In our continuous attempt for resistance, we loose brave people. In the village of Nabi Saleh, Mustafa Tamimi, 28 years, a brave comrade, was murdered on December 9th by Israeli army for taking part in the Palestinian popular resistance. For many of us who used to join Nabi Saleh’s weekly rallies, it was a shock. Mustafa was not the first, and perhaps, won’t be the last to be killed by Israeli army in cold blood, his murderers are still in uniform, and might soon kill other Palestinians. One soldier pulled the trigger, and Mustafa was killed by the occupation that must end. Mustafa’s story became familiar to many because it became strong on social media, but his story is the story of many Palestinians unknown to many, and it might one day become Khalid Said or Buazizi of Palestine. We will not let it go.

I wish the year 2012 will bring justice to Mustafa and every Palestinian.

This will be my first wish for 2012. My wishes are big, but not impossible, I wish this year will bring the Palestinian spring. I have never lost hope and will continue to struggle against all the frustration and recklessness threatening my people. Optimism is a responsibility, not a choice. That is my belief.

I’m working on particular project and I wish it would see the light this year. It will need your support even if you know nothing about it now.

I wish all the best to my family, my great father and mother, beloved sister and brother, whom without them, I wouldn’t be where I am right now.

I wish my friends and beloved ones a year of fulfillment.

I wish for my comrades to take our struggle for the freedom of Palestine, to the next level.

I commit to be there to empower and support everyone who needs me.

Last, I dedicate this poem by the Turkish poet Nazim Hekmet, to all of you: “The most beautiful sea, hasn’t been crossed yet. The most beautiful child, hasn’t grown up yet. Our most beautiful days, we haven’t seen yet. And the most beautiful words I wanted to tell you, I haven’t said yet.”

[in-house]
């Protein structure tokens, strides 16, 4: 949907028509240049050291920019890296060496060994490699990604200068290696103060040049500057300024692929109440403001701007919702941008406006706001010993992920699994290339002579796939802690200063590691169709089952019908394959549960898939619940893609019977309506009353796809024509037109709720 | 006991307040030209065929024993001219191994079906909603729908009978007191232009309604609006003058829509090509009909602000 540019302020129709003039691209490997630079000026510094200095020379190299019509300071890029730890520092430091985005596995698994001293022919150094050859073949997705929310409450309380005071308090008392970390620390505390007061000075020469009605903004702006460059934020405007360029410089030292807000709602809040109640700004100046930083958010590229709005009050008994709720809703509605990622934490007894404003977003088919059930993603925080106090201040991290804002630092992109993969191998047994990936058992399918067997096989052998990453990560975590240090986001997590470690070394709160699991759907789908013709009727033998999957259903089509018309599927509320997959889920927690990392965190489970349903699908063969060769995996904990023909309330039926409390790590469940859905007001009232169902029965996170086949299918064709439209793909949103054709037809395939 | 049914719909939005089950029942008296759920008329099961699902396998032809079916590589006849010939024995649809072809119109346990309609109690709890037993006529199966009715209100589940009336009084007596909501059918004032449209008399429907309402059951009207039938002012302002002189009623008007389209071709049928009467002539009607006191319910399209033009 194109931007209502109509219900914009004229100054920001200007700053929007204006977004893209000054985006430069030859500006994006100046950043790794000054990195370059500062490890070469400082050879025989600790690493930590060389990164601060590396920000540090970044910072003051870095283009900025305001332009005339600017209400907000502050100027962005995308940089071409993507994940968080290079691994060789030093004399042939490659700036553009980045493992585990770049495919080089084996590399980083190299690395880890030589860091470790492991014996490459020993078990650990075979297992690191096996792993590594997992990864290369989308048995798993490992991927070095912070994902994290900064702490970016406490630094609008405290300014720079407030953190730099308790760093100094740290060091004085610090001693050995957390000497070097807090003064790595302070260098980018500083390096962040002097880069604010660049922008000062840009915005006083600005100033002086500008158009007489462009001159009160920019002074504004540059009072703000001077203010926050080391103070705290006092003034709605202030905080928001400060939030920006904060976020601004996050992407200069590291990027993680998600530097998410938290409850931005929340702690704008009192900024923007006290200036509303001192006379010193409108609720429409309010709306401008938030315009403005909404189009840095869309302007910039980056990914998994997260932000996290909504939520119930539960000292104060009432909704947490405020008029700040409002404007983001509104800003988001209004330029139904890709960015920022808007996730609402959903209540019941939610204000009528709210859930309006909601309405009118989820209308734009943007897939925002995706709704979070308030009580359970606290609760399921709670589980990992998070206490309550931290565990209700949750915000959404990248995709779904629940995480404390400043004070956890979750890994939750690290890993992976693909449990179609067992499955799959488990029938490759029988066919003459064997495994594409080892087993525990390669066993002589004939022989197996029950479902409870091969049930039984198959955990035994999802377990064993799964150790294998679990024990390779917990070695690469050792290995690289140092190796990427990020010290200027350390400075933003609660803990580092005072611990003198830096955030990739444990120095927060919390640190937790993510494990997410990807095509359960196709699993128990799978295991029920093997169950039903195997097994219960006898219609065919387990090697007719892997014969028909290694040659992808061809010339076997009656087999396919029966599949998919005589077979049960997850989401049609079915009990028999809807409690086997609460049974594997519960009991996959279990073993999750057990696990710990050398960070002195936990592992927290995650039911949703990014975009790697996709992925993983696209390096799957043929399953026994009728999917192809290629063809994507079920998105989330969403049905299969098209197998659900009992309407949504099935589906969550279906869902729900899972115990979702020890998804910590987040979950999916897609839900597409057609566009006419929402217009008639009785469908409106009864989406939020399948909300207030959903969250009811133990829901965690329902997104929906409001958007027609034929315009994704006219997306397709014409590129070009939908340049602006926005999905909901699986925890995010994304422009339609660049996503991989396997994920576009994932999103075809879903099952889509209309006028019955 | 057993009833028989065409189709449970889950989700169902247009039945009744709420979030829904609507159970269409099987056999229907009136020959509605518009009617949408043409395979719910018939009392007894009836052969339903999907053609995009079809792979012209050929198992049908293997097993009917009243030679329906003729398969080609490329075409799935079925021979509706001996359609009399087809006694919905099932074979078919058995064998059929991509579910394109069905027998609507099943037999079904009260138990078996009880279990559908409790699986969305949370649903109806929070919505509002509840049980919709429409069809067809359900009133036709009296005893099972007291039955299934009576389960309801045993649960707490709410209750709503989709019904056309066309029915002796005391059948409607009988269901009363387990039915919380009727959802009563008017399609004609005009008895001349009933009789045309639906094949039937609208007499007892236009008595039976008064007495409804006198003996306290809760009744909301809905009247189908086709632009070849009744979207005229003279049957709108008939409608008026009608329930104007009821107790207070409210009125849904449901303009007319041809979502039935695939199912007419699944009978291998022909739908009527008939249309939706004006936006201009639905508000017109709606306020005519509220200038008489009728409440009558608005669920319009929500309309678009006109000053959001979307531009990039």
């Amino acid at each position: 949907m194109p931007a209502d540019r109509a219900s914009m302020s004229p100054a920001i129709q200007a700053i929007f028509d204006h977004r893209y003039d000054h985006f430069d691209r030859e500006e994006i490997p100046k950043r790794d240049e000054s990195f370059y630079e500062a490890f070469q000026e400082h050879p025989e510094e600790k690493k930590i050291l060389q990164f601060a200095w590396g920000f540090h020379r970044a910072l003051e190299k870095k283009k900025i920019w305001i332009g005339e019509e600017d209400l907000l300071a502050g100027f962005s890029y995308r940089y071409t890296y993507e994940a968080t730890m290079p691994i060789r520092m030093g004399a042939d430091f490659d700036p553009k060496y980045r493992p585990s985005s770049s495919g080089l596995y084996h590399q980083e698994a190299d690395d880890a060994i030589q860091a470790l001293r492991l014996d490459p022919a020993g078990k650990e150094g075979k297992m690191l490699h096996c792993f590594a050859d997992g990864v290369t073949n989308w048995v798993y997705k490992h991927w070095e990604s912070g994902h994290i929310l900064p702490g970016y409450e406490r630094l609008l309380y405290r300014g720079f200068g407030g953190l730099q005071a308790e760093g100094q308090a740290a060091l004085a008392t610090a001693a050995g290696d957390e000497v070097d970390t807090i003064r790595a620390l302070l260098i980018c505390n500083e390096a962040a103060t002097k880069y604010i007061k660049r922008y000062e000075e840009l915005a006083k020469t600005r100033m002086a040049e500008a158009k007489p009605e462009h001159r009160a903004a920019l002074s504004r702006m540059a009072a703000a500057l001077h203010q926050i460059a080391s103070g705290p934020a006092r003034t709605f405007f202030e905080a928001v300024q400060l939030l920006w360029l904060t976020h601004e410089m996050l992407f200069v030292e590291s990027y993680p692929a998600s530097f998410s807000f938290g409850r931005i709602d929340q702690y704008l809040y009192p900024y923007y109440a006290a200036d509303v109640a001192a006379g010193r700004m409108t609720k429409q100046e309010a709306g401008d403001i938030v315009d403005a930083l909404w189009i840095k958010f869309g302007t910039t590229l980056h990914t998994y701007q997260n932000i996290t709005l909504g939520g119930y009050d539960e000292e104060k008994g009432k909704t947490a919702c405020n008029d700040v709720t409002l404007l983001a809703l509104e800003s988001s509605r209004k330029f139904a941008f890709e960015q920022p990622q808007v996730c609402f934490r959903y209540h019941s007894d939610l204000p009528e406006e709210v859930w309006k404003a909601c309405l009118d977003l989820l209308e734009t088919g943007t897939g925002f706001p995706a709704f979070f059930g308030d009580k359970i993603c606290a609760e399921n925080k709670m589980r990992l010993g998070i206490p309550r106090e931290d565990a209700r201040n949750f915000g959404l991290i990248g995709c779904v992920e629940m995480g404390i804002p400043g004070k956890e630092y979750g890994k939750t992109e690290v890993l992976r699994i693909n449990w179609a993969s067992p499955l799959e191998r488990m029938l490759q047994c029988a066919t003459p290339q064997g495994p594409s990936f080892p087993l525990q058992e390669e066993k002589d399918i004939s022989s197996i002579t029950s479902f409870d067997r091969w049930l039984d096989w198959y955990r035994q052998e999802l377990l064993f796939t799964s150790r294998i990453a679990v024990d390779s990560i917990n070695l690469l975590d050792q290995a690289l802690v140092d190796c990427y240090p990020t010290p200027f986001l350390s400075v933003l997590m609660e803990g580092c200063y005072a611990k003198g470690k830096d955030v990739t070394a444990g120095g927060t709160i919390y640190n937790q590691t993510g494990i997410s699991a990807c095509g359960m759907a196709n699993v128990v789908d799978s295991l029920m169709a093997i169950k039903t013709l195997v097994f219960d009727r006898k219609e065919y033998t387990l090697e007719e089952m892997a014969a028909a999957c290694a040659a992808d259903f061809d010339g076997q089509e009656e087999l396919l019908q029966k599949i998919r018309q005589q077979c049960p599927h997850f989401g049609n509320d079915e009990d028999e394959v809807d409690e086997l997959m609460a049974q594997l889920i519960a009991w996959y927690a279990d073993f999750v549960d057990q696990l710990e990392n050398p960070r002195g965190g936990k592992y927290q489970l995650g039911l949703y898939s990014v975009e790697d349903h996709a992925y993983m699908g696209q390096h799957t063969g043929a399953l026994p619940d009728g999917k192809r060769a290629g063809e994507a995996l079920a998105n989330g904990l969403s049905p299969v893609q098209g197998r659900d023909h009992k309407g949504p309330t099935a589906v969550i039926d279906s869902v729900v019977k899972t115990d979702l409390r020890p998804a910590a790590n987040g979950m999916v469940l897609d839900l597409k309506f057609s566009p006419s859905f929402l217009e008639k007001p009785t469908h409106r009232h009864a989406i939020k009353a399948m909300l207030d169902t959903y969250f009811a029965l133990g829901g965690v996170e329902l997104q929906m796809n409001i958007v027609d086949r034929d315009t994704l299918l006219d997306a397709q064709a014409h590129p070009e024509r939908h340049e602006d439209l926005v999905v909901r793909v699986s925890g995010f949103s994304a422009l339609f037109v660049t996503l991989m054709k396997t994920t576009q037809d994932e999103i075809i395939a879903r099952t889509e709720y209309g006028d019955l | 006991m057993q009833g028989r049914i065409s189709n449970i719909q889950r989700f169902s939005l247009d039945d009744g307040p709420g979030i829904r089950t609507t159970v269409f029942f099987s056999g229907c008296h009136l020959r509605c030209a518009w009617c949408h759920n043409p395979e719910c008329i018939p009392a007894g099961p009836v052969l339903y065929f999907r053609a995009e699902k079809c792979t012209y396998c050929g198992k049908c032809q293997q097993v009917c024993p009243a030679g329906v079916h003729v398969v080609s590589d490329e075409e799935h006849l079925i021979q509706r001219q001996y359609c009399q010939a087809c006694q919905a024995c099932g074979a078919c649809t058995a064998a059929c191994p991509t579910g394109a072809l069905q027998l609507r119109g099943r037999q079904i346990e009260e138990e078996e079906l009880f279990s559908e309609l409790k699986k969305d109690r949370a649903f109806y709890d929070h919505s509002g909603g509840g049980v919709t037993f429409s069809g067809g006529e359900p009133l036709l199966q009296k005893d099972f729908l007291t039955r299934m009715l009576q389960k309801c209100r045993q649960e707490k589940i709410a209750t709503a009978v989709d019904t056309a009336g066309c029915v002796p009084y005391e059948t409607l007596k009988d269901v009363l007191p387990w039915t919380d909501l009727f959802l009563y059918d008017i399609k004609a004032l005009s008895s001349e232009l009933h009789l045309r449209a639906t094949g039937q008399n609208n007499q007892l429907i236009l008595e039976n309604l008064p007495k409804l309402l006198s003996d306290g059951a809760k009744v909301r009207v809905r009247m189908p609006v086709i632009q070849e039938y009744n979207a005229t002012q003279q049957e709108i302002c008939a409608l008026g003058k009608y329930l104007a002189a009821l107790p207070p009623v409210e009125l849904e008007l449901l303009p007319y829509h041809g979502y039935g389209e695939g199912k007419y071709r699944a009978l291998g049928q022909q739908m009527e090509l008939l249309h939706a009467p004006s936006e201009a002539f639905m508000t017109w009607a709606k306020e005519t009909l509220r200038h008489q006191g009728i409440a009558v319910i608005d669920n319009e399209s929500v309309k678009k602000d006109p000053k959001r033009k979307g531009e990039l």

Happy New Year!

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Author: abirkopty

Palestinian social, feminist and political activist. Works as media analyst and consultant. Former city council member in Nazareth & former spokeswoman for Mossawa, the Advocacy Center for Arab Citizens in Israel. Holding a Master's in Political Communication from the City University of London.

One thought on “Goodbye 2011, welcome 2012

  1. As a Palestinian refugee, I do not believe in symbolism and stature, so this day is just another day in our life and living. I believe in full human rights for all, Equality Respect and Freedom for every one on the face of this wonderful and beautiful Earth.
    The most compelling and amazing thing thatpuzzless me, is the way we humans treat one another. It has beenextremelyy pitiful at best. My concern for my Palestinian people, the way they’ve been treated by the most hateful and heinous entity Zionist Israel, leaves me wondering about this human race and humanity as we know it.
    My only wish is for my Palestinian People to be treatehumanelyly and with respect, and to be free from ill treatment and heinous occupation by Israel…